The leading industrialized nations have all positioned themselves in the bioeconomy in the past five years. Politically, the bioeconomy is not only associated with ecologic transition, but also with economic opportunities. This is the finding of a study, presented by the co-chair of the Bioeconomy Council of the German Federal Government, Prof. Joachim von Braun, at the occasion of the GFFA (Global Forum on Food and Agriculture) on January 15 in Berlin.
„Globally the number and the scope of political measures promoting the bioeconomy has increased strongly in the past few years. The G7 should now systematically compare notes about their strategies to move forward together”, noted Prof. von Braun. Whereas Germany, the USA and Japan steer the development of the bioeconomy with comprehensive public support programmes, Italy and Canada choose a more pragmatic path and let industry lead the way. The UK aims to build on its competencies in life sciences to politically encourage the development of high-value industrial and services sectors. Besides comprehensive R&D funding, France stimulates the development of a biobased chemistry andc energy sector by improving the framework conditions (incl. legal initiatives and labelling schemes).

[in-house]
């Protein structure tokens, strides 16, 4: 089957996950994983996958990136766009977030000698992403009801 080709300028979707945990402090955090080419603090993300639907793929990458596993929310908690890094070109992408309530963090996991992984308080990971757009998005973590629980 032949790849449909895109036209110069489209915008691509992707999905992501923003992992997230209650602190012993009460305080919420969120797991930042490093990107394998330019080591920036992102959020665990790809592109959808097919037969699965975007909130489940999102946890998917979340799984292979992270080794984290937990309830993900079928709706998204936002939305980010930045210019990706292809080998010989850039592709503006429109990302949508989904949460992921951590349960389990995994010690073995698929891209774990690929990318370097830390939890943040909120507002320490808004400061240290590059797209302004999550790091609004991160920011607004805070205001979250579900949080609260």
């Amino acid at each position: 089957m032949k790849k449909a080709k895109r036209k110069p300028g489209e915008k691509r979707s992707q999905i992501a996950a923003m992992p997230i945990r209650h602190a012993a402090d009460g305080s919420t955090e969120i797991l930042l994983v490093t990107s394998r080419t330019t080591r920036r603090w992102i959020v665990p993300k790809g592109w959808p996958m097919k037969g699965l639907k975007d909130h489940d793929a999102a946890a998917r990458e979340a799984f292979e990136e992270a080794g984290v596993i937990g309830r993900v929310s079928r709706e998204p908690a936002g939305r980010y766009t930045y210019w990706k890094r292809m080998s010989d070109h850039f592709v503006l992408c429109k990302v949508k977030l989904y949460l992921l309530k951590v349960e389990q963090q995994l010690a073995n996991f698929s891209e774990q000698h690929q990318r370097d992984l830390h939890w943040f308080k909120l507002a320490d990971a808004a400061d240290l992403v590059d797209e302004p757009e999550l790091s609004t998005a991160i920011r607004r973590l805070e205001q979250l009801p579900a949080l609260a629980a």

The inclusion of the bioeconomy in comprehensive EU framework programmes (FP7, Horizon 2020) also resulted in the development of federal bioeconomy strategies and programmes in a number of EU member states beyond the G7. „It is good to learn that the leading industry nations acknowledge the strategic significance of the bio-economy. However most of the G7 member initiatives and programmes are internationally uncoordinated and focus on their national territories. In order to fully exploit the potential of the bioeconomy, we need intensified international cooperation.” said council cochair Prof. Christine Lang.